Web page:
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Tag Archive

7 pitfalls to avoid when making redundancies

As the Chancellor’s coronavirus job retention scheme enters its final phase and the prospect of a return to normal business seems distant for many companies, employers are having to contemplate redundancies if they are to keep their business afloat.

Getting the redundancy procedure right is crucial, as mistakes can open the door for an employee to bring a claim before an employment tribunal, There has already been an increase in claims, particularly in regard to unfair dismissal relating to redundancy.

Here are some common misunderstandings and mistakes for employers to avoid.

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Five Key Elements of a Fair Redundancy

An employee with two years’ service can bring a claim for unfair dismissal. Where an employee with a protected characteristic argues that their redundancy was discriminatory, they can bring a claim regardless of their length of employment.

Even if the need to make redundancies is obvious, employers still need to follow a fair procedure carefully.  This will nearly always involve the following 5 key elements:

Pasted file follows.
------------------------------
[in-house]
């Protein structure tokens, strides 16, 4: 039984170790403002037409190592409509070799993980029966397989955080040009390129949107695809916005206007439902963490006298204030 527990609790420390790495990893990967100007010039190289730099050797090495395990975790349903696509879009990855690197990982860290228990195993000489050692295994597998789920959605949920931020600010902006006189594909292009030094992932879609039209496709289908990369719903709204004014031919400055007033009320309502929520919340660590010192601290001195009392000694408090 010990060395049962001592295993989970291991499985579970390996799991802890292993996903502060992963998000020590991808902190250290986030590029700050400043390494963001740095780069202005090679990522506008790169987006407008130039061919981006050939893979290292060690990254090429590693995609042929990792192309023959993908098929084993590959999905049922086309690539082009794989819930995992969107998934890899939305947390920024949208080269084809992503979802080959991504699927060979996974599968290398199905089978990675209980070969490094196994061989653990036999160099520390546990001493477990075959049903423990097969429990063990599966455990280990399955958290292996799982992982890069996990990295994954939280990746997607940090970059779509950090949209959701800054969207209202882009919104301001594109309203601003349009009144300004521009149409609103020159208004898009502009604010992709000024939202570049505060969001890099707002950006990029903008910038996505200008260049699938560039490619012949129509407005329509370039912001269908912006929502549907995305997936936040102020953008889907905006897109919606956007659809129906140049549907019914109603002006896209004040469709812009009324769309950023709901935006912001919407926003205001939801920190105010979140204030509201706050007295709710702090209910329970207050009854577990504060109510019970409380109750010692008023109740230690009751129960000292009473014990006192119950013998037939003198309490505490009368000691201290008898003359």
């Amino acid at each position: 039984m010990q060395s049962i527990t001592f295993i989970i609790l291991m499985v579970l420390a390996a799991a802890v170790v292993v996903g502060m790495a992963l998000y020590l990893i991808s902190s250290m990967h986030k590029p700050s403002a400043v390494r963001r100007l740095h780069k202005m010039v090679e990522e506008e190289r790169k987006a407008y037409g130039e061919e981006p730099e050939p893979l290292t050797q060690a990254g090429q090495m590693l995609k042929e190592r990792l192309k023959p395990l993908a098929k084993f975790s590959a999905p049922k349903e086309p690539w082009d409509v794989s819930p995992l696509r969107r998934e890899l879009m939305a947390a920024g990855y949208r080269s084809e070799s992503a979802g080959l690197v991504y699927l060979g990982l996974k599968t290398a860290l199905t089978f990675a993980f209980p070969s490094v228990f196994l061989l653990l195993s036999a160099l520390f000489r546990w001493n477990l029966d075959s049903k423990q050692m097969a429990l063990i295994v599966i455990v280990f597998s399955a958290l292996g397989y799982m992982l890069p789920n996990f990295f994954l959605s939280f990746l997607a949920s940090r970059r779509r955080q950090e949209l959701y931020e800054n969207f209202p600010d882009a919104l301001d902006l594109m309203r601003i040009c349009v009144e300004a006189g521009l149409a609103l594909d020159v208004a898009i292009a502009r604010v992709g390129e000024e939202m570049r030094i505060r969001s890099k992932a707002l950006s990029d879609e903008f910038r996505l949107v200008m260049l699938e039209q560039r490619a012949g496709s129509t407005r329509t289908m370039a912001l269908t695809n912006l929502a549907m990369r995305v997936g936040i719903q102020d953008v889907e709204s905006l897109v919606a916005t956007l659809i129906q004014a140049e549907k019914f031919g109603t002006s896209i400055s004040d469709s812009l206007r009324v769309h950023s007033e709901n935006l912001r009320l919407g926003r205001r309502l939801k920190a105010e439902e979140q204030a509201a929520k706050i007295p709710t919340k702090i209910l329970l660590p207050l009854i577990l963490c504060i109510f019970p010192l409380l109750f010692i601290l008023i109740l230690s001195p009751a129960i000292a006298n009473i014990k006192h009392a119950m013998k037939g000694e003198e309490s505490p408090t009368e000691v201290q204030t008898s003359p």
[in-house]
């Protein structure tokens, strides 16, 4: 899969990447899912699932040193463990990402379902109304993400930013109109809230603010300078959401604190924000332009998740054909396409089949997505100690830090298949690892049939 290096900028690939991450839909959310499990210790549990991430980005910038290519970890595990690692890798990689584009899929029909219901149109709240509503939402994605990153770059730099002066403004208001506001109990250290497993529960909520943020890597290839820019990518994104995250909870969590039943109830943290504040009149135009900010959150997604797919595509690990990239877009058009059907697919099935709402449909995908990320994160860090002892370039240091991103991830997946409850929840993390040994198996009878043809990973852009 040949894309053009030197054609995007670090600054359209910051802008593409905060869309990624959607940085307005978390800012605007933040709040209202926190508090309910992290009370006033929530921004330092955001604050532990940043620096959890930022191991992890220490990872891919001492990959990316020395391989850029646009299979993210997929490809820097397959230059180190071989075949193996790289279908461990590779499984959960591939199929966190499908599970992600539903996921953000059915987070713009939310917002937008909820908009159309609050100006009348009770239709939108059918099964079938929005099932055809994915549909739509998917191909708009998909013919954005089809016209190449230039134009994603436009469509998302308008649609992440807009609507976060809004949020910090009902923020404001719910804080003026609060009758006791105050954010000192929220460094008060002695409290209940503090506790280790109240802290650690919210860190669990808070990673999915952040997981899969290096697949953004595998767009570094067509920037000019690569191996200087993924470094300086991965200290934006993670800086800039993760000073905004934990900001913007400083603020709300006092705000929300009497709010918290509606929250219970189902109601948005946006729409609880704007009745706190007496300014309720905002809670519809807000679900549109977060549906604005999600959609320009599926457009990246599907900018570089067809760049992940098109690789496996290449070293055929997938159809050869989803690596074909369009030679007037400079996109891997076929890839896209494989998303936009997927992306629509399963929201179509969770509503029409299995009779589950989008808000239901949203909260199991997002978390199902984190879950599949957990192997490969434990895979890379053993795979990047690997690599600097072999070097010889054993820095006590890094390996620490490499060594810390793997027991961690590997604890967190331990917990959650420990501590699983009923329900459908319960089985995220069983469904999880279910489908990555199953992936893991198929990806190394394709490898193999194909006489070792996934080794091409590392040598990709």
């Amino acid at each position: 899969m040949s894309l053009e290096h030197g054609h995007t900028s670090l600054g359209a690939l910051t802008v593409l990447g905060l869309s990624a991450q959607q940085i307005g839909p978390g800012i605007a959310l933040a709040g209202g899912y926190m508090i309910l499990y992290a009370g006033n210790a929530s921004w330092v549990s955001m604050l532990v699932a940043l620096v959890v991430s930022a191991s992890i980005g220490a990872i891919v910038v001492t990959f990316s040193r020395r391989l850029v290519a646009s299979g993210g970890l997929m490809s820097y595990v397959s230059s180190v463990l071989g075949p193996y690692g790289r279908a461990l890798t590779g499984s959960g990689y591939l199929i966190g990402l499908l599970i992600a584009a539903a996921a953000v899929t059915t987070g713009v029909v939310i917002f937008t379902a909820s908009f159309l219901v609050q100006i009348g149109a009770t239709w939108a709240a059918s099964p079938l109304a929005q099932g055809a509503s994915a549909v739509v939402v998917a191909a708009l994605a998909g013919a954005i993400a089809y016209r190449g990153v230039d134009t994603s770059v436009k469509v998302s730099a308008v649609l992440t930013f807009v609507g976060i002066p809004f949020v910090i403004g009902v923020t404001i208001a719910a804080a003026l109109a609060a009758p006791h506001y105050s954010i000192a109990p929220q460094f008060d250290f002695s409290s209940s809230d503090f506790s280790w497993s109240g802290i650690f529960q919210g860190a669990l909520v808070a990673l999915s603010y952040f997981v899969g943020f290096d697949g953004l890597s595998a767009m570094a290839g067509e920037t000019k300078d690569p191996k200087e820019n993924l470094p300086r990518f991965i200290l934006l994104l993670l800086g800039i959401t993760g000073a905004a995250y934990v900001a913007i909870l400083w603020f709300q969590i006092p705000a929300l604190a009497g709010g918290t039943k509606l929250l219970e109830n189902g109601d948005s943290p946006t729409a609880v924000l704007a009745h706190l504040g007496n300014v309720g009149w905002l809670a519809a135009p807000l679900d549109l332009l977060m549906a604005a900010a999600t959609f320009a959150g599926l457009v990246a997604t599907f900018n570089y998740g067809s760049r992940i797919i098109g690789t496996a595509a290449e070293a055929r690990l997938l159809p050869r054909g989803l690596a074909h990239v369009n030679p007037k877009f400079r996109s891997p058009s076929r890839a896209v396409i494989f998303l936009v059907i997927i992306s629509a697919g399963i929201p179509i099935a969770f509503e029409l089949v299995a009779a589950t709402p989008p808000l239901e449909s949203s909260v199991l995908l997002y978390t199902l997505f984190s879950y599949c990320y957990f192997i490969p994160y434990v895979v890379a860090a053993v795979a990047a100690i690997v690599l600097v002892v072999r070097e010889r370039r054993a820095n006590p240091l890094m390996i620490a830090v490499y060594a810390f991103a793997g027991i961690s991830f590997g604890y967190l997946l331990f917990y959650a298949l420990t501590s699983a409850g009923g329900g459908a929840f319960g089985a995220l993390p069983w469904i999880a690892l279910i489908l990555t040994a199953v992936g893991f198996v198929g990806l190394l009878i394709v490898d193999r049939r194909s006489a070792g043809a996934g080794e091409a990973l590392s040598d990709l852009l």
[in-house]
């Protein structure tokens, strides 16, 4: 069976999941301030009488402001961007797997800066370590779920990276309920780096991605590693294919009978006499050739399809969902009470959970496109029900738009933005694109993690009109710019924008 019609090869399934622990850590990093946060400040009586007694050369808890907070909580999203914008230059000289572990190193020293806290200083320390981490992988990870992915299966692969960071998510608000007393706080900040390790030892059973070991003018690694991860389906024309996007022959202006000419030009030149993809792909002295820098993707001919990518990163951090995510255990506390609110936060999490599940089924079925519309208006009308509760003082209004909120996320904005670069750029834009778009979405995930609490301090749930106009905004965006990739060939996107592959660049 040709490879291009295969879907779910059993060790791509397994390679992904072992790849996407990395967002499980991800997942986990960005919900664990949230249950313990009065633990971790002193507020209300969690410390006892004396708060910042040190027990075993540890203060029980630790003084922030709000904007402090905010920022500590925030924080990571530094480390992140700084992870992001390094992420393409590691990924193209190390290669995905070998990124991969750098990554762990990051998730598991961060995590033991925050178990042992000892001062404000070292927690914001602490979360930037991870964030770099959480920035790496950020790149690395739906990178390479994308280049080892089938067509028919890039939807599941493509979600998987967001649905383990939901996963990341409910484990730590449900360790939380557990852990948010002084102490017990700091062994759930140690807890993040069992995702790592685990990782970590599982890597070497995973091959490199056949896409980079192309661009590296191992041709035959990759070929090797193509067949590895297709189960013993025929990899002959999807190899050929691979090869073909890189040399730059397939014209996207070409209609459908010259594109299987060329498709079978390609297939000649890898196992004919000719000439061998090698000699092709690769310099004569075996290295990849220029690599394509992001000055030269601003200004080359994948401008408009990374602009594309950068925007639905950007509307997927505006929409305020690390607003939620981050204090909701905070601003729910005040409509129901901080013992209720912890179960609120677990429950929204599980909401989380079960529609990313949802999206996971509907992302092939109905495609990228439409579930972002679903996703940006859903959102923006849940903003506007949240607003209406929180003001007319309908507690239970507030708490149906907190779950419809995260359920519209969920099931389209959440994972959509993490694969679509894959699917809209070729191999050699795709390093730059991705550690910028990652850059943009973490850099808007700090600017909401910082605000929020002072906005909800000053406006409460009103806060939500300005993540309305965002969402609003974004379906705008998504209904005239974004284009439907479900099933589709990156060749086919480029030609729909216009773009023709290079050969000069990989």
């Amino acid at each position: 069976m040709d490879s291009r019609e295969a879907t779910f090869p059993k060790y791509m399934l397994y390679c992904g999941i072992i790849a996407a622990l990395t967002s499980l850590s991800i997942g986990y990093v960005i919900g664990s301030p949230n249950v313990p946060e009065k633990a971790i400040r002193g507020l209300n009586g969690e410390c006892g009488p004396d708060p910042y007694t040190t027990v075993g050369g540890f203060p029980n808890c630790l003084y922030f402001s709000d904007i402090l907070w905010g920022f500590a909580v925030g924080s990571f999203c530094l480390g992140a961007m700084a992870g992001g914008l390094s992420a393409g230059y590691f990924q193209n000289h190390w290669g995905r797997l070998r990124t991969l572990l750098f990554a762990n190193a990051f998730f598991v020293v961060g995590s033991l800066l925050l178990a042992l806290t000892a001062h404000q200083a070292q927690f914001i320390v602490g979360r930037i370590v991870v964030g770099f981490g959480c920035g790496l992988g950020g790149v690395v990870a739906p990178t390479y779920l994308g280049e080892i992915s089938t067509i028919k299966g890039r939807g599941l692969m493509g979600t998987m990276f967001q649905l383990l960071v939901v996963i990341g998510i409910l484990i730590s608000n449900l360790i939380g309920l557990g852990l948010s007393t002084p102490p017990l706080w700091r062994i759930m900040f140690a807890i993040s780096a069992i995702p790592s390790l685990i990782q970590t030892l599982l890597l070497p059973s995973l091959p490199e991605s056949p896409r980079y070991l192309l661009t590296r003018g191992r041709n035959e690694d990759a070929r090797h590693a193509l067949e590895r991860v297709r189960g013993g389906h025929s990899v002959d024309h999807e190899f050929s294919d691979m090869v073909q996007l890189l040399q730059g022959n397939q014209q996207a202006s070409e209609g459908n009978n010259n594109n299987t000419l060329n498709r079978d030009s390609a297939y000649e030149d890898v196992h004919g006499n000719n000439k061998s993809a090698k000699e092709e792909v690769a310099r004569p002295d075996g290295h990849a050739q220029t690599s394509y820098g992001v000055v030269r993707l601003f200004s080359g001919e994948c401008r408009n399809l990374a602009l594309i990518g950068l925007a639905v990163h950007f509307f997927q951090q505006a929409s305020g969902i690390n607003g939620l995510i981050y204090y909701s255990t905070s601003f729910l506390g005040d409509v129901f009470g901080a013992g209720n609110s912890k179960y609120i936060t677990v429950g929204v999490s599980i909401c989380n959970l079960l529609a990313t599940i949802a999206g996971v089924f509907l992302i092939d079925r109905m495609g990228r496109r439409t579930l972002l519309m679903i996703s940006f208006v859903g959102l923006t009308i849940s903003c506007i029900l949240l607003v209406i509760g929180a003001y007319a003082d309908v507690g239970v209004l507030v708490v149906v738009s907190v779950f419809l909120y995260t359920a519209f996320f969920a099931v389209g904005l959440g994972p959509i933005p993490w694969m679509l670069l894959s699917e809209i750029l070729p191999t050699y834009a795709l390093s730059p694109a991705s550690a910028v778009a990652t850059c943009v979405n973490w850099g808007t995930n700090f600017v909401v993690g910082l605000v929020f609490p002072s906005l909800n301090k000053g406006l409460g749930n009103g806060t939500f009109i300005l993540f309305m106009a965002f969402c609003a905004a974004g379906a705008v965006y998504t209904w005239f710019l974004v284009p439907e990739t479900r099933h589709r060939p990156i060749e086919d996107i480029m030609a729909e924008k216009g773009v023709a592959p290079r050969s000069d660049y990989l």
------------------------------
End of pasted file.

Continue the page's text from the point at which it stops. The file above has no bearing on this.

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Consultations and Compulsory Redundancies

Following on from our article ‘How to avoid compulsory redundancies’ a few months ago, unfortunately there can be instances where a business simply has no alternative but to consider cutting staff to reduce costs.

If that is the case then there are important rules that you must follow and if you fail to do so then any redundancies you may make could be unfair and you could be taken to a tribunal. You must identify which people you will make redundant and ensure you select people fairly.

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Brexit and Redundancy; a guide for employers

As the Brexit negotiations start getting into full swing and the likes of JP Morgan start looking at moving their offices away from the UK this will mean redundancies are inevitable. While your business may not to the same scale of JP Morgan, if you lose contracts then it will mean, you will need fewer employees to deliver the service. Again, redundancies are inevitable, so here’s a quick guide to ensure that you remain within the right side of the law. 

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Redundancy selection: The Krypton factor

Selecting employees for redundancy is a difficult process, often an exercise in removing part of the workforce so that the whole may continue to work and hopefully grow once again. In seeking to make the unpleasant choices there should naturally be a degree of objectivity in the selection methods used. Often this is done via a matrix of key attributes (such as absences, sales records etc.) where candidates for redundancy are ‘scored’ against colleagues also up for selection.

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